Perhaps you are tired of your default iPod earbuds and want a change. Or maybe you need a more portable alternative to your headphones. Either way you are bound to make a careless mistake that many people have made before: buying a pair of earbuds based solely on looks and style. This article will list the Four critical steps that you need to make before buying a pair of classroom earbuds.
1. Decide on the shape. Generally, there are two shapes, the iPod flat shape and the in-ear canal shape. You want the in-ear pair. The in ear pair provide better noise isolation (prevents any outside noise from interfering with your music), then the flat shaped alternative. Also be sure to pay attention to the earbud tips. To enjoy a pair of earbuds, you need to make sure you get a FIRM seal. A loose seal will dilute the quality of the music, while a tight seal will hurt your ears.
2. Look at the earbud specs. You need to pay attention to the impendence (the lower the better), the frequency range (aim for low initial frequency for optimal bass, and high final frequency for good mids and highs) and finally the drivers. The driver is the most important piece of the earbud. The more drivers there are the better your sound will be. Read the earbud manufacturer’s description of their drivers carefully and see if it fits what you are looking for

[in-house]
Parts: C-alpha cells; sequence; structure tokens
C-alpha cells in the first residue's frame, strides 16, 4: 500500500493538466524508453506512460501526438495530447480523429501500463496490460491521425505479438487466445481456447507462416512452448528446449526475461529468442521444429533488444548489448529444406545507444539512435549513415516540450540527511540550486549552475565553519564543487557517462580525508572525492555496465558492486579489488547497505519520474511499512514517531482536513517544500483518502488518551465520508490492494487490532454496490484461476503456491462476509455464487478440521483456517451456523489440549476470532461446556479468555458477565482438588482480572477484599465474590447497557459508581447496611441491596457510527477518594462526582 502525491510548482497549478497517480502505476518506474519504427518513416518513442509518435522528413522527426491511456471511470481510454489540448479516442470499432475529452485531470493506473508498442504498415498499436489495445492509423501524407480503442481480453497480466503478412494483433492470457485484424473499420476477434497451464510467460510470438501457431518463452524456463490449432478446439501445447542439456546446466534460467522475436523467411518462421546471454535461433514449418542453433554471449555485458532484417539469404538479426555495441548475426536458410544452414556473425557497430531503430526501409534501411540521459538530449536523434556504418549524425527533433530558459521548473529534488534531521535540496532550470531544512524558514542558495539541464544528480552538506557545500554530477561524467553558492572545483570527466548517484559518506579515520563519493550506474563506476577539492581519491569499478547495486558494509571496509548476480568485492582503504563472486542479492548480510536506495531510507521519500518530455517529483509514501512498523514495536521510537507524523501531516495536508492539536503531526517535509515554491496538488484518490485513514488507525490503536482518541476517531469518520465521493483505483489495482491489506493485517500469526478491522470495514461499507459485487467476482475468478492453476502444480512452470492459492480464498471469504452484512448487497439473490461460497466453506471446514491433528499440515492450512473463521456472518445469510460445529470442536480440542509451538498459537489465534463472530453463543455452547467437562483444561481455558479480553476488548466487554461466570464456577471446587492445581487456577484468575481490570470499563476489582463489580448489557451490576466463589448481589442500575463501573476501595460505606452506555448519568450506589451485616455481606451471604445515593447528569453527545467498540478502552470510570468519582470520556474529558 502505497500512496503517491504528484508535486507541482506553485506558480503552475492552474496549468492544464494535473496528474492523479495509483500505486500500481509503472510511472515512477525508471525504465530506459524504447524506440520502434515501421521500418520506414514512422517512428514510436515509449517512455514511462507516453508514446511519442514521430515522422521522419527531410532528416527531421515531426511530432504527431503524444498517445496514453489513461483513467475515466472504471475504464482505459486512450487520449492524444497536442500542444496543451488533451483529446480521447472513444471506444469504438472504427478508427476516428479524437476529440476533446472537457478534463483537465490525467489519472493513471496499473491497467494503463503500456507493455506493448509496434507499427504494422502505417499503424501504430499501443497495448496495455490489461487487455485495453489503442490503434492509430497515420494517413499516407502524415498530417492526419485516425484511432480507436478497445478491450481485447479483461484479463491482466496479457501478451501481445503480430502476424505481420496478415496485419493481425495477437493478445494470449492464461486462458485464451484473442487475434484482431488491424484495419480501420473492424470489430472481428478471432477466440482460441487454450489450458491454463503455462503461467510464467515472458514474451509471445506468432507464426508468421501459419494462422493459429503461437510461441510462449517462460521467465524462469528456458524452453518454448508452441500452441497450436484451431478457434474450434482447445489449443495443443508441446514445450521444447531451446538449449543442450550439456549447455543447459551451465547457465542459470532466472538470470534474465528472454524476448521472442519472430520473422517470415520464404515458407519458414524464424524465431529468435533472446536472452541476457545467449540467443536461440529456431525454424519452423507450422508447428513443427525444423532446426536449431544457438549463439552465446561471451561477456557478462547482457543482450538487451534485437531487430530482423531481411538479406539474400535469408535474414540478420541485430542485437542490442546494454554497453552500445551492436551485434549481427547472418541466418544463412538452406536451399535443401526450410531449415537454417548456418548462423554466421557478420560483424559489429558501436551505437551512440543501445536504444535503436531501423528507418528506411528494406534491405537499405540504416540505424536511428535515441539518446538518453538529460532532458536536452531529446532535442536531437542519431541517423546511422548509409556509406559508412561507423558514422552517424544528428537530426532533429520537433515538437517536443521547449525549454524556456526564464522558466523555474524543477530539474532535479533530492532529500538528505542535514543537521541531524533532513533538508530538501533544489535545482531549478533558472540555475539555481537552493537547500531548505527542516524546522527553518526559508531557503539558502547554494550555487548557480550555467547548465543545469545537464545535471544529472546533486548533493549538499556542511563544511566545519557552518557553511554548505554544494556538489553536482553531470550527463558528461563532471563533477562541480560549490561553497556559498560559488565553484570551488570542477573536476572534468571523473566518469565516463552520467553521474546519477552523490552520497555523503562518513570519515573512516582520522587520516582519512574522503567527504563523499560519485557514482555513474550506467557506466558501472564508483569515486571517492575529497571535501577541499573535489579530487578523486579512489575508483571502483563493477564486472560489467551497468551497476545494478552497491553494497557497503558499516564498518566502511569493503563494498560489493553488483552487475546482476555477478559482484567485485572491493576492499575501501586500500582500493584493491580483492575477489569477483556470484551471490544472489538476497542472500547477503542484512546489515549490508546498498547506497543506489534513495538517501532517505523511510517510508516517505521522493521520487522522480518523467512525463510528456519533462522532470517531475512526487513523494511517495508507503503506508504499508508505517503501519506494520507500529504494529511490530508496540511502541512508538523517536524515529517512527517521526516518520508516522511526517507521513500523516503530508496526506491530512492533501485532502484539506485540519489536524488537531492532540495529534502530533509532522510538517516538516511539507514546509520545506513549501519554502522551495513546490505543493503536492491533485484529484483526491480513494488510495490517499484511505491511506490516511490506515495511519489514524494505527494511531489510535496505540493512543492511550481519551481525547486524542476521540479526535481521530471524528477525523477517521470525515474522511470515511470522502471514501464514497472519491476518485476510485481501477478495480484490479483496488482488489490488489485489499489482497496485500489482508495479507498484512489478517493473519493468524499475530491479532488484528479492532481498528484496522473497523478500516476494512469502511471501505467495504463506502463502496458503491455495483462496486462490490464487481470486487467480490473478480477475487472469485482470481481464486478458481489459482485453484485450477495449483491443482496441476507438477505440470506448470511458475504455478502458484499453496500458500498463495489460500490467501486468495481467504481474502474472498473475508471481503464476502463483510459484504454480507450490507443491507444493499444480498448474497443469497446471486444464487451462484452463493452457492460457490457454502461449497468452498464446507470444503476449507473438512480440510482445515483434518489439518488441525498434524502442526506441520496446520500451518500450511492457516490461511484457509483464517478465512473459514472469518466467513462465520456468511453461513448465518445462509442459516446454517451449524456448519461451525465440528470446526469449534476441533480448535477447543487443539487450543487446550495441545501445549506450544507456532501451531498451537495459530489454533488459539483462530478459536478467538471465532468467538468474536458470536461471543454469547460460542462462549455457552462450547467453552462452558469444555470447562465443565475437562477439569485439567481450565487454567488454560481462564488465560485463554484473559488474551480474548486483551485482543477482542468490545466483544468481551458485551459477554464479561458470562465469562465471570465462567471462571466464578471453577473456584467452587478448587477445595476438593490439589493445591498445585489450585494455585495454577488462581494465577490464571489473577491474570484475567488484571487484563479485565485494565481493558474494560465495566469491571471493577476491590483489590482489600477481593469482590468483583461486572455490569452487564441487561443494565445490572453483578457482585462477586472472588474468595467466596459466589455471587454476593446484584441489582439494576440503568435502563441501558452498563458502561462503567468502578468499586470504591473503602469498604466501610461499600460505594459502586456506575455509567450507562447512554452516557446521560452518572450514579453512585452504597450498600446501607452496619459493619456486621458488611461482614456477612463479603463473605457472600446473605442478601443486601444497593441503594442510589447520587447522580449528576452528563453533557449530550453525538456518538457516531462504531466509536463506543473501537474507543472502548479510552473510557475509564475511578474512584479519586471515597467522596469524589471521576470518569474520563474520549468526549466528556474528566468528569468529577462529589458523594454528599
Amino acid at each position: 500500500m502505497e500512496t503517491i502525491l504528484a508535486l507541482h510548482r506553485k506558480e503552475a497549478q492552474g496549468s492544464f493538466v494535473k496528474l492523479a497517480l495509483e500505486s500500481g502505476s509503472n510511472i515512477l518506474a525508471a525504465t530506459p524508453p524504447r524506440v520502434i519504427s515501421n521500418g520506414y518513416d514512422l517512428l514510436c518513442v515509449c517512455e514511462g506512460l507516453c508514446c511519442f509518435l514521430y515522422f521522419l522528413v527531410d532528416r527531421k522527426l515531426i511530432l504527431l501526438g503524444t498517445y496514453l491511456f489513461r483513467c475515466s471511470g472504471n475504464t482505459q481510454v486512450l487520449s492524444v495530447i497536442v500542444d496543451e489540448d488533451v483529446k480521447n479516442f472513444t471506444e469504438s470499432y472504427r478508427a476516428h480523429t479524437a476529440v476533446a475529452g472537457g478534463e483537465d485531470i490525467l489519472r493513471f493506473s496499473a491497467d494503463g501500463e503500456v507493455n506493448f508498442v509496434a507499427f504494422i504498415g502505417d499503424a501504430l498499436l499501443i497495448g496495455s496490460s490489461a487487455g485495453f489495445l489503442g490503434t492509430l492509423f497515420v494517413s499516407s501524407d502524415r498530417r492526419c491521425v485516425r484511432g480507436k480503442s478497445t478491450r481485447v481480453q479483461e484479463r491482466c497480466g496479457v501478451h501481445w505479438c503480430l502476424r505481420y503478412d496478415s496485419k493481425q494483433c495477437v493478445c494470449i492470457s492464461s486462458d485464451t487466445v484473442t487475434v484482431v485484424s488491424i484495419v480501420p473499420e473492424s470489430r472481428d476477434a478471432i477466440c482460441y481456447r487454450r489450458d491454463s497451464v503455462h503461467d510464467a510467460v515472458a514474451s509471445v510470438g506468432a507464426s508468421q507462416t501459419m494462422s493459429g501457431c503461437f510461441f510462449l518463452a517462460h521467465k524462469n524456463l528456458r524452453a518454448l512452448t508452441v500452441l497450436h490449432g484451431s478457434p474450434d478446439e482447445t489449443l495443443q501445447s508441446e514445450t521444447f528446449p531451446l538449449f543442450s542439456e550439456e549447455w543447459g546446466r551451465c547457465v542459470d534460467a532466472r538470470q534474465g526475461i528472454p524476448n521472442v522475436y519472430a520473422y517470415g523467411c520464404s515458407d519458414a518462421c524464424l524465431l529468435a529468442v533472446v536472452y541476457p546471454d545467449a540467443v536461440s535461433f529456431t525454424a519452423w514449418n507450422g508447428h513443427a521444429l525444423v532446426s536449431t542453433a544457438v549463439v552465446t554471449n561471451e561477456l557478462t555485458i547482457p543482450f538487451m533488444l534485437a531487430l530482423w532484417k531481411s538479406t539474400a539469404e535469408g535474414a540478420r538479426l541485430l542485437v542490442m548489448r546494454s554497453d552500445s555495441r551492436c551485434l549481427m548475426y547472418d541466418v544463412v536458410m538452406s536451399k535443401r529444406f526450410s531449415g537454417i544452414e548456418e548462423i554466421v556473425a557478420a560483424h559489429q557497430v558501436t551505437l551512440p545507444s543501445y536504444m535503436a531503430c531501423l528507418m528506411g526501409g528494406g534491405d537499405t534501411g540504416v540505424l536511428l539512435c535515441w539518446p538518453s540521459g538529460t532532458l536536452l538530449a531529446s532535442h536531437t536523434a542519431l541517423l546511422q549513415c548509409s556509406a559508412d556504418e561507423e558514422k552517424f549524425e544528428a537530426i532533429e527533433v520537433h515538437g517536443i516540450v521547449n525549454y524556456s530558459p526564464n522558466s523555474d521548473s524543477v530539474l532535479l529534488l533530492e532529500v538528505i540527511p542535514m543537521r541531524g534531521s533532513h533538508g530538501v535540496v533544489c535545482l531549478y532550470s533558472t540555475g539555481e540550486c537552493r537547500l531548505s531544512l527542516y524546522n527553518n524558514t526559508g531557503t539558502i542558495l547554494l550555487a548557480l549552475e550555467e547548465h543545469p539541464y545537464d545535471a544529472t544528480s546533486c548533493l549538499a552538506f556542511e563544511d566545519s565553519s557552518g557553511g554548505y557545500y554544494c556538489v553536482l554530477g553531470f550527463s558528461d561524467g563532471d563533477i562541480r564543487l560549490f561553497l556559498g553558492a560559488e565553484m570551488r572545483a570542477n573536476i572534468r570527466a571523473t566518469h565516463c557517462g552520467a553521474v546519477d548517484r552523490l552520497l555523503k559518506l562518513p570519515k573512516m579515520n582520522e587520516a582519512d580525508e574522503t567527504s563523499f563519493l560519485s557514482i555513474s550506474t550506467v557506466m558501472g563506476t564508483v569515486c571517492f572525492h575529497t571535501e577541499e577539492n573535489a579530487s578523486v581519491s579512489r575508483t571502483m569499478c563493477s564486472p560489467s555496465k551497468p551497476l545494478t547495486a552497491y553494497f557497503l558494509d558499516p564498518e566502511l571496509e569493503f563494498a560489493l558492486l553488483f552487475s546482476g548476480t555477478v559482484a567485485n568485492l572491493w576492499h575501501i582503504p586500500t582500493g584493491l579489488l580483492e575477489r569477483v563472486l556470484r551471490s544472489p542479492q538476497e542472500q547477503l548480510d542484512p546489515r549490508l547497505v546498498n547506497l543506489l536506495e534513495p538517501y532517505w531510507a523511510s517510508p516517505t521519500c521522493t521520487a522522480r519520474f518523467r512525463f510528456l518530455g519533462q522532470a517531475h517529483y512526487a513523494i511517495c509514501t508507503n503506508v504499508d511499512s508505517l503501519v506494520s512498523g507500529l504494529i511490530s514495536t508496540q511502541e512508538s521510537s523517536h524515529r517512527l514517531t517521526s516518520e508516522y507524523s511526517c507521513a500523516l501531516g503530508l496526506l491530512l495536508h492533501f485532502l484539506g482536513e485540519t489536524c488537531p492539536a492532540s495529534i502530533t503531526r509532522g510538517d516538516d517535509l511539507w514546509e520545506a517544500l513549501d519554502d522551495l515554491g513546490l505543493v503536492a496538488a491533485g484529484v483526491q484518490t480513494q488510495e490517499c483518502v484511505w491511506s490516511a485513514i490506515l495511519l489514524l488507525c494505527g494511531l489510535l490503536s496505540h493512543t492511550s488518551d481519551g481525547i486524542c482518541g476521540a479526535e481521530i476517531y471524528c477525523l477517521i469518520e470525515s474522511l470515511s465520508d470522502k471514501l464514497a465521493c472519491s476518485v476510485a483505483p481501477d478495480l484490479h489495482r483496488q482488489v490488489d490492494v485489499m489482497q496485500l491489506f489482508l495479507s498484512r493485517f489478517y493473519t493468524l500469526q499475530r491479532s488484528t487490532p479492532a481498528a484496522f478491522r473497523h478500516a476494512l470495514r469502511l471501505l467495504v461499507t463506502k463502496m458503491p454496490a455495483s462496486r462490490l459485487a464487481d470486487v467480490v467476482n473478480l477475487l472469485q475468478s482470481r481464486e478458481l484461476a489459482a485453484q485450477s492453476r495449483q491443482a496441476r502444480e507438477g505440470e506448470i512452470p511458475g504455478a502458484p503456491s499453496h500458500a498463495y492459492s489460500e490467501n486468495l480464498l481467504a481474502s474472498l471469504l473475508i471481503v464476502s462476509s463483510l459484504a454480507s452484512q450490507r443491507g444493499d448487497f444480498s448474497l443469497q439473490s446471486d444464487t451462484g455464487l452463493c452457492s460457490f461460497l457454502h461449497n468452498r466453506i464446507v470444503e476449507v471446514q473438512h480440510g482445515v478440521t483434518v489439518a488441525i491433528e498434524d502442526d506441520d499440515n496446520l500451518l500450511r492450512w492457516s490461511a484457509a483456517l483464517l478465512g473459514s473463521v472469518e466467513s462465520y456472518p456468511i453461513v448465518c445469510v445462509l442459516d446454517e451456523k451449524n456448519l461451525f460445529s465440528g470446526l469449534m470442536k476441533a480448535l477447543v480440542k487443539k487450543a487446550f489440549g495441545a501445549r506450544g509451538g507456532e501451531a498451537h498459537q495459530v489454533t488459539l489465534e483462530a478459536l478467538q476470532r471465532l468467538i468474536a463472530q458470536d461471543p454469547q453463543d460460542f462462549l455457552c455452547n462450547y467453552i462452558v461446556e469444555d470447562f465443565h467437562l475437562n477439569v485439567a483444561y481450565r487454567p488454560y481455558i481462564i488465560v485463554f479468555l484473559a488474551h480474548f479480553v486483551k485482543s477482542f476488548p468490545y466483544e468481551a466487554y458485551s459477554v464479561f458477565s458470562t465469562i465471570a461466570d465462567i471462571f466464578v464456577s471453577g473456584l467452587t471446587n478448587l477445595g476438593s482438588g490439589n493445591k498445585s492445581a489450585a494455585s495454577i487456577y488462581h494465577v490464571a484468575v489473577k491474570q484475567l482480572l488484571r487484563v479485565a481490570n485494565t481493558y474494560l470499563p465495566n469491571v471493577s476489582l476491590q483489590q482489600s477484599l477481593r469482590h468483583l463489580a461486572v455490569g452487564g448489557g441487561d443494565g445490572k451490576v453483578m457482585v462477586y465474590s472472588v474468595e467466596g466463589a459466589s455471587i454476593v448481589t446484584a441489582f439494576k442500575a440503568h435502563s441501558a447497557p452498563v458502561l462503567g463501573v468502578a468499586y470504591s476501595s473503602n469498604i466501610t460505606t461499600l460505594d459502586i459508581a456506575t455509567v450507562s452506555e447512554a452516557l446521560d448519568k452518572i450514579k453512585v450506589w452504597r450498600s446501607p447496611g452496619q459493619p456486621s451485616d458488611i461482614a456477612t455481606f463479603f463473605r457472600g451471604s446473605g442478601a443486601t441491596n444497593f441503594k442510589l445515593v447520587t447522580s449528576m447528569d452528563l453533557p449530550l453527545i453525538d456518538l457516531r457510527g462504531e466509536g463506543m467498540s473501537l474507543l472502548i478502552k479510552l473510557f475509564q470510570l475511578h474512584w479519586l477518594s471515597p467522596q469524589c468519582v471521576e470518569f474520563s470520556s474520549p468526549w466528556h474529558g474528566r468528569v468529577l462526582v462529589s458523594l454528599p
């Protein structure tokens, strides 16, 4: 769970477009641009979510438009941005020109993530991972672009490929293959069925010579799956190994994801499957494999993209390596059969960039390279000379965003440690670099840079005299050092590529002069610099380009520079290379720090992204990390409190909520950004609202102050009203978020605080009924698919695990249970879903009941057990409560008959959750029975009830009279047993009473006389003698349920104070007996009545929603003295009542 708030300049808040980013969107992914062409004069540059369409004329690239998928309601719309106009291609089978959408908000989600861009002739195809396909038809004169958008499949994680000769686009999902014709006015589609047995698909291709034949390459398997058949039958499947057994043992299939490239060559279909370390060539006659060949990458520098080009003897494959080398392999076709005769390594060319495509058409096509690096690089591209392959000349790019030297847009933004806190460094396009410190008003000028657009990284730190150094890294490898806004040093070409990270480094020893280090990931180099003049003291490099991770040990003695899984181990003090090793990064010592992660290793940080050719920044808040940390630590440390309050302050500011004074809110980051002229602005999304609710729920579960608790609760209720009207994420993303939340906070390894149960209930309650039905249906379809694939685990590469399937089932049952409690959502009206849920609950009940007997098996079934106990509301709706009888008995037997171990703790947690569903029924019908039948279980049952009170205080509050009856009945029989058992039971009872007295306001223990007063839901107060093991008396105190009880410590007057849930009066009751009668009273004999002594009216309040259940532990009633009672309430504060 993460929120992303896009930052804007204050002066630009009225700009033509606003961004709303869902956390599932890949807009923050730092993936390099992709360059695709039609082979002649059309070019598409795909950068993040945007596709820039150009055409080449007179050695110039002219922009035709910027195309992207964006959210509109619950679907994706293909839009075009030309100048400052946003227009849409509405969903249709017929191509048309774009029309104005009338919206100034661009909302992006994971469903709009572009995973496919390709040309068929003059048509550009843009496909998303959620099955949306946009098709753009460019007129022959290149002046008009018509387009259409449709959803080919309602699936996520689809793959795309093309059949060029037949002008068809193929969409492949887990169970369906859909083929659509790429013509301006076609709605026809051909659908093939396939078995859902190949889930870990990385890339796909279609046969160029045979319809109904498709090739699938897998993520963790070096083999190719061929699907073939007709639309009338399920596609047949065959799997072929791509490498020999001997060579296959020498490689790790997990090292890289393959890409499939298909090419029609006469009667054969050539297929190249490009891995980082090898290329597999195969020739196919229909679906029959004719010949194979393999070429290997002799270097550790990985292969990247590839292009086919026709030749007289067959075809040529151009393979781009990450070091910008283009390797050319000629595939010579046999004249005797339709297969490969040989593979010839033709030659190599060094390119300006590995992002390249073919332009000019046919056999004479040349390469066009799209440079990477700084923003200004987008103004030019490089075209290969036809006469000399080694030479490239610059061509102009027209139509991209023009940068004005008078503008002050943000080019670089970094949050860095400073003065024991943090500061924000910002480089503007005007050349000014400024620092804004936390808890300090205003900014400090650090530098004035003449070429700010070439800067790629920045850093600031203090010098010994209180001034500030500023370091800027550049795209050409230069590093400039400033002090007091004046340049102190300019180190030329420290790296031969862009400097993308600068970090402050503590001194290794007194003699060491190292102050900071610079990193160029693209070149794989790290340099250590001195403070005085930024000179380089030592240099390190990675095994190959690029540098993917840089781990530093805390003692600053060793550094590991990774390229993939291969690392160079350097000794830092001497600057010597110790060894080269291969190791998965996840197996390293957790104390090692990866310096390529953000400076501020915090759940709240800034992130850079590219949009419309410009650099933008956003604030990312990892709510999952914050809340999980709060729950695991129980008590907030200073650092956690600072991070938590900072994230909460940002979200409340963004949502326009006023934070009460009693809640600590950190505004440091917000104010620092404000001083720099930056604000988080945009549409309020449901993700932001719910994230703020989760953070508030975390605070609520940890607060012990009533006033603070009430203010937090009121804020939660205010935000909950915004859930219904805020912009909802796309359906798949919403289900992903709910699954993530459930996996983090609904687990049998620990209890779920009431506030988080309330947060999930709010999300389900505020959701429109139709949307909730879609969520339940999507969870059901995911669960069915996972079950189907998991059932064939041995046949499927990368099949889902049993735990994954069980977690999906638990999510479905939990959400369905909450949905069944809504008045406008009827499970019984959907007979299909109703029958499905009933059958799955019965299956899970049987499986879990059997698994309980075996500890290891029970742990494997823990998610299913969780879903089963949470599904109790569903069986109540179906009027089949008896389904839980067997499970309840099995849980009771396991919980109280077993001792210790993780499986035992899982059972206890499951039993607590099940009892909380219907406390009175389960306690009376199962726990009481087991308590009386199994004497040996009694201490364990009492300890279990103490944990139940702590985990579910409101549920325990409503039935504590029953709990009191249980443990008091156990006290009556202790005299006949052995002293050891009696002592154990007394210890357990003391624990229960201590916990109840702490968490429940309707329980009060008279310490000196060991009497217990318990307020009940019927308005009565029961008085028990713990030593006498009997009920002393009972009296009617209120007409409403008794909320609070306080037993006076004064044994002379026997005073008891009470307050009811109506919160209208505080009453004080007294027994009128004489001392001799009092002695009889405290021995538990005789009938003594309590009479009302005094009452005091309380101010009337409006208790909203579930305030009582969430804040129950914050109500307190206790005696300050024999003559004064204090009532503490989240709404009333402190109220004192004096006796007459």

3. Look at the Earbud cord. A flimsy cord, due to the effects of microphonics can ruin a pair of good earbuds. Make sure your cord is made from good quality rubber.
4. Decide on Style. Now it is the time to choose the style you want. This step generally depends on your taste, so there are no specific suggestions. However, remember that the steps listed above are more important than this step. There is no use in having a good looking pair of earbuds, if they are mediocre.
WARNING: if used improperly earbuds are more dangerous then headphones. Earbuds go directly into your ear and if you listen to earbuds using the same volume that you used when listening to headphones you will surely damage your ears. A safe tip is to use half the volume for short amounts of time and roughly a third of the volume for prolonged exposure.